Psalm 67 —
May God be gracious to us and bless us and make his face to shine upon us, 2 that your way may be known on earth, your saving power among all nations. 3 Let the peoples praise you, O God; let all the peoples praise you! 4 Let the nations be glad and sing for joy, for you judge the peoples with equity and guide the nations upon earth. 5 Let the peoples praise you, O God; let all the peoples praise you! 6 The earth has yielded its increase; God, our God, shall bless us. 7 God shall bless us; let all the ends of the earth fear him!
I invite you to turn to Psalm 67. This is the focus for this morning’s message. Before I read it, two comments:
- This is the way we pray when we are besotted with God’s zeal for his praise among all the peoples of the world. One of the barometers of the fruitfulness of this conference is whether you are more inclined to pray like this now than you were three days ago.
- One of the ways God alters the course of our lives is that when we hear a portion of God’s word, it takes root, and starts to grow, and doesn’t wither. It hangs on. It revives again and again. It survives from season to season. It does something to us. We can’t shake it. It holds us. It changes things. We can’t fully explain it. But it becomes a call of God on our lives. May the Lord make this such a text for you.
The way verses 1 and 2 relate to each other roots this psalm firmly to the way God is at work in history to save the world. Notice the connection between God’s blessing Israel (that’s the “us” of verse 1) and Israel’s being a blessing to the nations (verse 2): “May God be gracious to us and bless us [note those words!] and make his face to shine upon us, that [this is the aim of God in blessing Israel] your way may be known on earth, your saving power among all nations.”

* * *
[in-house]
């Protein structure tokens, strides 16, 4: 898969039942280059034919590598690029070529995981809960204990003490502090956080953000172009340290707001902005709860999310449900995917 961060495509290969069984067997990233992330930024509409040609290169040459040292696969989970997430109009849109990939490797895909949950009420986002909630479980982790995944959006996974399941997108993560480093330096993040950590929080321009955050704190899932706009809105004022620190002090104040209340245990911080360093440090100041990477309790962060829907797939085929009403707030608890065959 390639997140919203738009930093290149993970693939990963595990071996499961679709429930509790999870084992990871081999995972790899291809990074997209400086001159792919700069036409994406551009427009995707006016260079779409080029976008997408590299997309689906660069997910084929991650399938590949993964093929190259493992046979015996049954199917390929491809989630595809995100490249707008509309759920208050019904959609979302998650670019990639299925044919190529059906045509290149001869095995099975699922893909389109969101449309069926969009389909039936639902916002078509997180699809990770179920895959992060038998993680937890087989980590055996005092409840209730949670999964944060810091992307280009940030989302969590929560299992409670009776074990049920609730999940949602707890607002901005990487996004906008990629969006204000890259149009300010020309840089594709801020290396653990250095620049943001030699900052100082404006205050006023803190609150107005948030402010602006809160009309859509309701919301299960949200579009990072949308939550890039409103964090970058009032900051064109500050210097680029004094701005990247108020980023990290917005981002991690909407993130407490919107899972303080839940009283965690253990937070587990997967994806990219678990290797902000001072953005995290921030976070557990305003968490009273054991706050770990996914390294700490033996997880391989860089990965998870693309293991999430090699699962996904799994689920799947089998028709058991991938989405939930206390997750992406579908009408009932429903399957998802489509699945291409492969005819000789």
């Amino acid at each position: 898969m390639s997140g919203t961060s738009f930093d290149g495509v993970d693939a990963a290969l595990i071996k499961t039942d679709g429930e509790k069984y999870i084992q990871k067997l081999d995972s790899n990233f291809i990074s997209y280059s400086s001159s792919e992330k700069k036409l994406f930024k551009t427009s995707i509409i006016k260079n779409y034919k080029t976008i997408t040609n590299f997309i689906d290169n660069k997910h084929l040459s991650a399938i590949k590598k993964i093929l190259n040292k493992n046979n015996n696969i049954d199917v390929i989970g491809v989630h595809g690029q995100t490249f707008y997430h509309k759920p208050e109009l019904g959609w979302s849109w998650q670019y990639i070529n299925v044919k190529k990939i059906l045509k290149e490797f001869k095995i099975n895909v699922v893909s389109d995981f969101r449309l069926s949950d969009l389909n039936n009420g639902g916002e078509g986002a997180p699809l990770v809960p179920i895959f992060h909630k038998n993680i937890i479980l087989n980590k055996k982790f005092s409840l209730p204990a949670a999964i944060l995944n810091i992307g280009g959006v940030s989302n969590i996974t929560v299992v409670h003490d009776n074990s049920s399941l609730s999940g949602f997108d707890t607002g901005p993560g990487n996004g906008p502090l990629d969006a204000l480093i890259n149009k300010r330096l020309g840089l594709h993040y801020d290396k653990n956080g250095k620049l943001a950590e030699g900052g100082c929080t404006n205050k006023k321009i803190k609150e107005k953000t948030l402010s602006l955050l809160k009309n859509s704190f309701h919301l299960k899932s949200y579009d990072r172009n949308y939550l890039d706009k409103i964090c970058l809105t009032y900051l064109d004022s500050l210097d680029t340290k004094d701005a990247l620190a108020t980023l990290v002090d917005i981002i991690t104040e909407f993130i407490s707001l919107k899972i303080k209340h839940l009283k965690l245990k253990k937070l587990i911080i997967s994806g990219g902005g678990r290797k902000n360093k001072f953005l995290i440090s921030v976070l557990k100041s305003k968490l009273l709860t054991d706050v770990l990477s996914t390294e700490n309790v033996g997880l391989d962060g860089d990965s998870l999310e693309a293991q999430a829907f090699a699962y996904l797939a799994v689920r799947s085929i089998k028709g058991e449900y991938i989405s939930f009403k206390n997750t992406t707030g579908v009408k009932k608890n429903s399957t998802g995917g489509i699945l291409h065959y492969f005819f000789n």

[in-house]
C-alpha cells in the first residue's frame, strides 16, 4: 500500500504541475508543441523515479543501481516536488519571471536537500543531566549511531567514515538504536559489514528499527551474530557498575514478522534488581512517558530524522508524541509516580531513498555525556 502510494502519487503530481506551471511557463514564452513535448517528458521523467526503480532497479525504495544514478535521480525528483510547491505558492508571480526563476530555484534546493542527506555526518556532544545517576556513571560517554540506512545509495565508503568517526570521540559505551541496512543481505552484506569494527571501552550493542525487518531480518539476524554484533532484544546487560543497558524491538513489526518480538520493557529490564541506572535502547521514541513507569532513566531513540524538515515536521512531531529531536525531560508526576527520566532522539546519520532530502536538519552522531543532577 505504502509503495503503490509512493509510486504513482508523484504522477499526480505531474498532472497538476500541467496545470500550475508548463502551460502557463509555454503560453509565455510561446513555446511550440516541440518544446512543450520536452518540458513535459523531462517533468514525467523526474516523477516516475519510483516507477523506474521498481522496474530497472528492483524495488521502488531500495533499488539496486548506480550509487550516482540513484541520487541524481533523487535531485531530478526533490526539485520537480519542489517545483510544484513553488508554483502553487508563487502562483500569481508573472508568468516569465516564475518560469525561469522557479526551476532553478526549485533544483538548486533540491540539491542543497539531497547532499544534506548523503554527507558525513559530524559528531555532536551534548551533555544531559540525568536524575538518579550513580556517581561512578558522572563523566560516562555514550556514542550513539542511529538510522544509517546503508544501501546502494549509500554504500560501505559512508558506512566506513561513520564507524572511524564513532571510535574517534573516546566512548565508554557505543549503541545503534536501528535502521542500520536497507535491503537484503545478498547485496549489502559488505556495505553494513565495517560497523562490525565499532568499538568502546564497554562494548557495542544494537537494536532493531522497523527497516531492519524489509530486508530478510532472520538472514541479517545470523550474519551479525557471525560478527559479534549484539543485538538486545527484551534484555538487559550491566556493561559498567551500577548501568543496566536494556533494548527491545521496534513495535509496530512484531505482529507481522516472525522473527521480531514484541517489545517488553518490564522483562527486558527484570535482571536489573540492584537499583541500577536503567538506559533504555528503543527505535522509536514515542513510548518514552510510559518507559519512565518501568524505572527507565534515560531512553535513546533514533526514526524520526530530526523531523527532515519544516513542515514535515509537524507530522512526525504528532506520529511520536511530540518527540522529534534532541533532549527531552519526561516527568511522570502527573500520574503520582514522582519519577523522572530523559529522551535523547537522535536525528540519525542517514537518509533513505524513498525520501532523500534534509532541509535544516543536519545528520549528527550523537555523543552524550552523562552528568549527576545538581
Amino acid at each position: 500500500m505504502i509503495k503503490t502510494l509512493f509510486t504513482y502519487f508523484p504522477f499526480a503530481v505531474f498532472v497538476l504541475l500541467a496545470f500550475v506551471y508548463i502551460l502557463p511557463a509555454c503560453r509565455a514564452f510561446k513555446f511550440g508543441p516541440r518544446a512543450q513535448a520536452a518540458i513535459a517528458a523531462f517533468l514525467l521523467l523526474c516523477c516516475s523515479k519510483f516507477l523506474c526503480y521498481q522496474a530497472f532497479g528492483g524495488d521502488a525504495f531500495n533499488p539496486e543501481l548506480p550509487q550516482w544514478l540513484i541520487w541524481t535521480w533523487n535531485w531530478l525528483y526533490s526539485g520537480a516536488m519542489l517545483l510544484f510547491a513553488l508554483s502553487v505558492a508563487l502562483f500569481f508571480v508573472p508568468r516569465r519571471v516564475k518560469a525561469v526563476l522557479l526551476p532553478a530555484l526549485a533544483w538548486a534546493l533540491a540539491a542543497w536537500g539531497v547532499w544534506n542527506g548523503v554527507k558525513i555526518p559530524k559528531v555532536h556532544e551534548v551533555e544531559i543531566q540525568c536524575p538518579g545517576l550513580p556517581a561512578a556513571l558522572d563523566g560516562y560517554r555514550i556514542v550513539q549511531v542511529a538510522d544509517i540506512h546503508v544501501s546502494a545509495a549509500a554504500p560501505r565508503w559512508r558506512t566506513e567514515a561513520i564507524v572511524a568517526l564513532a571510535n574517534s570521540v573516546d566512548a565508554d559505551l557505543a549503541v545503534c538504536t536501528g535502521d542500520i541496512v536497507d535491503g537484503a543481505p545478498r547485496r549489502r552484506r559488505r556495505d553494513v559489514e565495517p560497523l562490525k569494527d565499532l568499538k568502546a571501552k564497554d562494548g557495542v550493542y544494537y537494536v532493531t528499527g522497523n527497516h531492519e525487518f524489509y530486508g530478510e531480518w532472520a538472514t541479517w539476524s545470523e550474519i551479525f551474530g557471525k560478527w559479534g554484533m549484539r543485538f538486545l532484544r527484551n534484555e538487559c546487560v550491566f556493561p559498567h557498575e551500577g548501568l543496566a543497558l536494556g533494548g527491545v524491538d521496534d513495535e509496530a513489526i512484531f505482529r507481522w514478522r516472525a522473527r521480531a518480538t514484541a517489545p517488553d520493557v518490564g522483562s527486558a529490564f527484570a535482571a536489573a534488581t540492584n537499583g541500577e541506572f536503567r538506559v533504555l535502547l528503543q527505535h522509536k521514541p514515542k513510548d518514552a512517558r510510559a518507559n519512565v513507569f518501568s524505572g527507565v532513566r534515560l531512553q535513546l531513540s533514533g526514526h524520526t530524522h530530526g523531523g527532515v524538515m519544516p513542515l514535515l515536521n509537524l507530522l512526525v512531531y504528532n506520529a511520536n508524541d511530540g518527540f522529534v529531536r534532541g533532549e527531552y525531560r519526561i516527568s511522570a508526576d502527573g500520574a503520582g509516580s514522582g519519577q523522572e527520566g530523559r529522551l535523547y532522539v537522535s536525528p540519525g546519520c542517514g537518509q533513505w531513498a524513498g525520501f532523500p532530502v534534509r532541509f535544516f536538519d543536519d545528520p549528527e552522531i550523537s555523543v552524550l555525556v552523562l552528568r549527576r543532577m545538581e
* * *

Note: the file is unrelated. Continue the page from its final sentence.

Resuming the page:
Rooted in God’s Covenant
This connection between being blessed and being a blessing to the nations means that the psalmist is rooting his prayer in Genesis 12:2–3. God promises to Abram, “I will make of you a great nation, and I will bless you and make your name great, so that you will be a blessing. I will bless those who bless you, and him who dishonors you I will curse, and in you all the families of the earth shall be blessed.”
So this prayer in Psalm 67 is not hanging in the air with no connections with God’s historical way of saving the world. It is rooted in God’s covenant with Abraham. It brings that covenant up to date and prays it into reality. That is what we are supposed to do with God’s covenants—his promises. Bring them up to date and pray them into reality.
Decisively Fulfilled in Jesus